“That a well regulated militia, composed of the body of the people, trained to arms, is the proper, natural, and safe defense of a free state, therefore, the right of the people to keep and bear arms shall not be infringed; that standing armies, in time of peace, should be avoided as dangerous to liberty; and that in all cases the military should be under strict subordination to, and governed by, the civil power. “
As pointed out in an article published by HamptonRoads.com, “It didn’t always read that way. That last clause – “therefore, the right of the people to keep and bear arms shall not be infringed” – was not part of the original version, enacted in 1776. It was added in 1971.”
Now, let’s take a look at the Virginia Commonwealth University Police Department’s Mission Statement: “The mission of the VCU Police Department is to provide a safe and secure learning, living and working environment for the students, faculty, staff and visitors of Virginia Commonwealth University.
This will be accomplished through the development of various community-based crime prevention strategies and initiatives in conjunction with traditional law enforcement and progressive community policing practices. All members of the department will provide the highest levels of courtesy and customer service to the community.”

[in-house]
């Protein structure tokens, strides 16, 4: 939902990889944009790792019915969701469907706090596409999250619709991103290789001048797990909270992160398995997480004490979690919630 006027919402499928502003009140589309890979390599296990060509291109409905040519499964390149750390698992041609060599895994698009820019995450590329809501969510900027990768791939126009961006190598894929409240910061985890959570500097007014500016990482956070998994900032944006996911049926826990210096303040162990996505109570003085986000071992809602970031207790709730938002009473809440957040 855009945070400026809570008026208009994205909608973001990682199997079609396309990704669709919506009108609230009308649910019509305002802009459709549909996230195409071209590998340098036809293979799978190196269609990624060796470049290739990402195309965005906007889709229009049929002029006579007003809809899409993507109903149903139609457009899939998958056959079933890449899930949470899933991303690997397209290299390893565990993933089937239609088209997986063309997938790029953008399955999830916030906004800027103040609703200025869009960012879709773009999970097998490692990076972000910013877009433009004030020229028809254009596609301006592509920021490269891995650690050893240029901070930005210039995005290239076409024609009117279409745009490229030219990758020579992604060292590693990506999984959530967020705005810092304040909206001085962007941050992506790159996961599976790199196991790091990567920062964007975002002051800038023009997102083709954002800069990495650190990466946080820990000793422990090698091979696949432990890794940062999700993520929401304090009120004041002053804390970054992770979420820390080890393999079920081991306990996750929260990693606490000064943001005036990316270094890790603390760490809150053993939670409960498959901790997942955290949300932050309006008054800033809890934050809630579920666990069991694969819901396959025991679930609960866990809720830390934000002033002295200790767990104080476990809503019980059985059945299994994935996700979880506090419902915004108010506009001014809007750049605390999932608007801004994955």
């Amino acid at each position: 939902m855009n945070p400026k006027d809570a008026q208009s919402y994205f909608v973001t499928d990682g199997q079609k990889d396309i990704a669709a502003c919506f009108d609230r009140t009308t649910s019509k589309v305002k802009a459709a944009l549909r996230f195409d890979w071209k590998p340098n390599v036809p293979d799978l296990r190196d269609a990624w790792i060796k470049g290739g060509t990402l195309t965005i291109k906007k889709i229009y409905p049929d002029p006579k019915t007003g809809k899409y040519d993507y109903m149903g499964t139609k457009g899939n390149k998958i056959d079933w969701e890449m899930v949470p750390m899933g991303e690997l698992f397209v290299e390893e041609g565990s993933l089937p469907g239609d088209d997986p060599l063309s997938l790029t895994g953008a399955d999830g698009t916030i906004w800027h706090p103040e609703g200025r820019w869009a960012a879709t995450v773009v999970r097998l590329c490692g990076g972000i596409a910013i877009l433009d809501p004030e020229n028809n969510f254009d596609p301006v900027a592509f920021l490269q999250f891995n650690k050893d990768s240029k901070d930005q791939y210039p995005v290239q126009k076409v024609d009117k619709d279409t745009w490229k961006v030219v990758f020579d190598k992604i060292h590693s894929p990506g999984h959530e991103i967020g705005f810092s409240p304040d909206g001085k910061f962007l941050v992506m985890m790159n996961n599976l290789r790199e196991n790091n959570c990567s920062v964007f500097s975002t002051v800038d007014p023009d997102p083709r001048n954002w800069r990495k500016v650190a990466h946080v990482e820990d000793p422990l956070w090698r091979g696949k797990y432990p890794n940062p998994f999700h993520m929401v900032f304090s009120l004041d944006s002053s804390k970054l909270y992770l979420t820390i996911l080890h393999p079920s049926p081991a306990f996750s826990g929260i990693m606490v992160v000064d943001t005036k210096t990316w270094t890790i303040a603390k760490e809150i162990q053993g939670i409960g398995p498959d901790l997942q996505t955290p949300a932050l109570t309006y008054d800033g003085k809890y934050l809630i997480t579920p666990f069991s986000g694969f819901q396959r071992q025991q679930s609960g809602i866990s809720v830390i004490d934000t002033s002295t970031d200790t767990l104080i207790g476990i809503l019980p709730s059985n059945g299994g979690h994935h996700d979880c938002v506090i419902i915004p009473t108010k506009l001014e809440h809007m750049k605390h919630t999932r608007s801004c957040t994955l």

If the VCU Police Department was really trying to abide by their mission statement, they would provide a safer campus environment by allowing VCU students to carry their own firearms for protection. It is said that an “armed society is a polite society”. The VCU Police will acknowledge that they can’t be every where at once & if they were really concerned with the “safety” of students they would welcome this change. “All the members of the department will provide the highest levels of courtesy and customer service to the community.” – It’s neither courteous nor good customer service practices to disarm peaceful, responsible law-abiding students while on campus.